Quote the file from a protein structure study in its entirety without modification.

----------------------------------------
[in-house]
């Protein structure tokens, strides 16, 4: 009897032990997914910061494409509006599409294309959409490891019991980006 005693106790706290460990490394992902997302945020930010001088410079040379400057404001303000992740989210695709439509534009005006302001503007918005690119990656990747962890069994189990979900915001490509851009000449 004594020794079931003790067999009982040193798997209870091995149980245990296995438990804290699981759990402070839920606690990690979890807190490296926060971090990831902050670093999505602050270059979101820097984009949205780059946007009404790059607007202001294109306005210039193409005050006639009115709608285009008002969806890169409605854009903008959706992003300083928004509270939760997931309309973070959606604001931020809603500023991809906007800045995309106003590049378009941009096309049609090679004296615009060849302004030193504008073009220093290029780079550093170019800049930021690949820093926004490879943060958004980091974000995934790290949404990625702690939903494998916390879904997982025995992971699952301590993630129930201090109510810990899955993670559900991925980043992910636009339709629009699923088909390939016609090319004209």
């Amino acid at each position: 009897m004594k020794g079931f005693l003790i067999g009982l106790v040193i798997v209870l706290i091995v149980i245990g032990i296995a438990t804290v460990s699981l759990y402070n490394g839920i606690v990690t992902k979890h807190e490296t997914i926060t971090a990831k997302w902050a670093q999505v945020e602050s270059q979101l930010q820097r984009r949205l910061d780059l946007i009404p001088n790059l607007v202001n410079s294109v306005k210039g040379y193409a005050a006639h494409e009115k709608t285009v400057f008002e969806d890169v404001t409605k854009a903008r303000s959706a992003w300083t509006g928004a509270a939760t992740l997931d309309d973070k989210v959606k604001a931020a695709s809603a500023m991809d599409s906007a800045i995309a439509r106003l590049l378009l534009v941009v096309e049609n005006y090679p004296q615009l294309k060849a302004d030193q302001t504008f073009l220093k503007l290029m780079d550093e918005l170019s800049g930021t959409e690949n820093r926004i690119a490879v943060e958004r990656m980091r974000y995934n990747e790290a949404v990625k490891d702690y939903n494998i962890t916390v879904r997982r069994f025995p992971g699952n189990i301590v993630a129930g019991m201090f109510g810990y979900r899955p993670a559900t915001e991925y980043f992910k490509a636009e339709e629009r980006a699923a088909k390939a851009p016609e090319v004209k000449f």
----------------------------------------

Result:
[in-house]
């Protein structure tokens, strides 16, 4: 009897032990997914910061494409509006599409294309959409490891019991980006 005693106790706290460990490394992902997302945020930010001088410079040379400057404001303000992740989210695709439509534009005006302001503007918005690119990656990747962890069994189990979900915001490509851009000449 004594020794079931003790067999009982040193798997209870091995149980245990296995438990804290699981759990402070839920606690990690979890807190490296926060971090990831902050670093999505602050270059979101820097984009949205780059946007009404790059607007202001294109306005210039193409005050006639009115709608285009008002969806890169409605854009903008959706992003300083928004509270939760997931309309973070959606604001931020809603500023991809906007800045995309106003590049378009941009096309049609090679004296615009060849302004030193504008073009220093290029780079550093170019800049930021690949820093926004490879943060958004980091974000995934790290949404990625702690939903494998916390879904997982025995992971699952301590993630129930201090109510810990899955993670559900991925980043992910636009339709629009699923088909390939016609090319004209």
């Amino acid at each position: 009897m004594k020794g079931f005693l003790i067999g009982l106790v040193i798997v209870l706290i091995v149980i245990g032990i296995a438990t804290v460990s699981l759990y402070n490394g839920i606690v990690t992902k979890h807190e490296t997914i926060t971090a990831k997302w902050a670093q999505v945020e602050s270059q979101l930010q820097r984009r949205l910061d780059l946007i009404p001088n790059l607007v202001n410079s294109v306005k210039g040379y193409a005050a006639h494409e009115k709608t285009v400057f008002e969806d890169v404001t409605k854009a903008r303000s959706a992003w300083t509006g928004a509270a939760t992740l997931d309309d973070k989210v959606k604001a931020a695709s809603a500023m991809d599409s906007a800045i995309a439509r106003l590049l378009l534009v941009v096309e049609n005006y090679p004296q615009l294309k060849a302004d030193q302001t504008f073009l220093k503007l290029m780079d550093e918005l170019s800049g930021t959409e690949n820093r926004i690119a490879v943060e958004r990656m980091r974000y995934n990747e790290a949404v990625k490891d702690y939903n494998i962890t916390v879904r997982r069994f025995p992971g699952n189990i301590v993630a129930g019991m201090f109510g810990y979900r899955p993670a559900t915001e991925y980043f992910k490509a636009e339709e629009r980006a699923a088909k390939a851009p016609e090319v004209k000449f």